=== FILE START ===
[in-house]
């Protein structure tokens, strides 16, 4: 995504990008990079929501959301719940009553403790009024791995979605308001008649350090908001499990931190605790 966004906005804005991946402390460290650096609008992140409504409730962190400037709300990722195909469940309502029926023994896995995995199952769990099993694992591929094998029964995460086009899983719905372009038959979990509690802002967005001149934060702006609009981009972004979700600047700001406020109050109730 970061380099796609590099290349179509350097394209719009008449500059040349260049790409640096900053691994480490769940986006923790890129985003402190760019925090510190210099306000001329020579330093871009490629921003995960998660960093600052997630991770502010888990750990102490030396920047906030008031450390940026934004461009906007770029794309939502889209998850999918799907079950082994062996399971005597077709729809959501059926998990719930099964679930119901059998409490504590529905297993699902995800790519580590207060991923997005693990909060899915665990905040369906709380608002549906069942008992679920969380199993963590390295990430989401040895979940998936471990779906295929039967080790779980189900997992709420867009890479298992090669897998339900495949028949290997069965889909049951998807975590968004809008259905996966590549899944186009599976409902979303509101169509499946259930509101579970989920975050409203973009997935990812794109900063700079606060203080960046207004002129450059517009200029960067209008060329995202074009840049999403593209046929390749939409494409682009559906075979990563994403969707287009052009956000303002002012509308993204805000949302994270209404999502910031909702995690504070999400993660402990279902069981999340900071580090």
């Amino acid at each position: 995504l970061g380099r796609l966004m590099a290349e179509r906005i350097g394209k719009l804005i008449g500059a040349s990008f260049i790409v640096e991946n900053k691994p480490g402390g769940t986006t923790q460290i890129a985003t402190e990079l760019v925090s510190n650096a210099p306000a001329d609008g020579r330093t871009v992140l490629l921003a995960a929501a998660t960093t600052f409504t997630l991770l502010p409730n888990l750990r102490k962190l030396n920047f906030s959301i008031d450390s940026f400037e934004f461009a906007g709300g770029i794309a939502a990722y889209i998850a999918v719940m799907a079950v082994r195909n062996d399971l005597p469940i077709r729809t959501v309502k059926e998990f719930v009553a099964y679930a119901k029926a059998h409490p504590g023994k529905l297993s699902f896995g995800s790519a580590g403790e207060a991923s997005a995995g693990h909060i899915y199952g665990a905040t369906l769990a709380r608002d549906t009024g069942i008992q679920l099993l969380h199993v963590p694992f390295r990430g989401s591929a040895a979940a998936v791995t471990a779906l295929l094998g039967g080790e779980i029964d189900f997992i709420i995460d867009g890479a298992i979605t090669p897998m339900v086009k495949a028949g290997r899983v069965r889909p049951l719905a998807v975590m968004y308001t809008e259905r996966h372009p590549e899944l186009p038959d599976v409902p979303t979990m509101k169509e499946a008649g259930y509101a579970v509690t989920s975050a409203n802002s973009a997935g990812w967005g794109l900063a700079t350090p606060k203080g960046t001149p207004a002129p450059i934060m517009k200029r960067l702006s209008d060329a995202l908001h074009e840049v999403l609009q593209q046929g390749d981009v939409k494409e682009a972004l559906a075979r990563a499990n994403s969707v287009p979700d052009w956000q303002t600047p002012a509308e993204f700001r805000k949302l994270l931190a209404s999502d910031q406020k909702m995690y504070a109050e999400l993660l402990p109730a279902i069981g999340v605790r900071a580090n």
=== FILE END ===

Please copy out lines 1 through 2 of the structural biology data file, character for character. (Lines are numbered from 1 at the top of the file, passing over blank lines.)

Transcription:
[in-house]
């Protein structure tokens, strides 16, 4: 995504990008990079929501959301719940009553403790009024791995979605308001008649350090908001499990931190605790 966004906005804005991946402390460290650096609008992140409504409730962190400037709300990722195909469940309502029926023994896995995995199952769990099993694992591929094998029964995460086009899983719905372009038959979990509690802002967005001149934060702006609009981009972004979700600047700001406020109050109730 970061380099796609590099290349179509350097394209719009008449500059040349260049790409640096900053691994480490769940986006923790890129985003402190760019925090510190210099306000001329020579330093871009490629921003995960998660960093600052997630991770502010888990750990102490030396920047906030008031450390940026934004461009906007770029794309939502889209998850999918799907079950082994062996399971005597077709729809959501059926998990719930099964679930119901059998409490504590529905297993699902995800790519580590207060991923997005693990909060899915665990905040369906709380608002549906069942008992679920969380199993963590390295990430989401040895979940998936471990779906295929039967080790779980189900997992709420867009890479298992090669897998339900495949028949290997069965889909049951998807975590968004809008259905996966590549899944186009599976409902979303509101169509499946259930509101579970989920975050409203973009997935990812794109900063700079606060203080960046207004002129450059517009200029960067209008060329995202074009840049999403593209046929390749939409494409682009559906075979990563994403969707287009052009956000303002002012509308993204805000949302994270209404999502910031909702995690504070999400993660402990279902069981999340900071580090």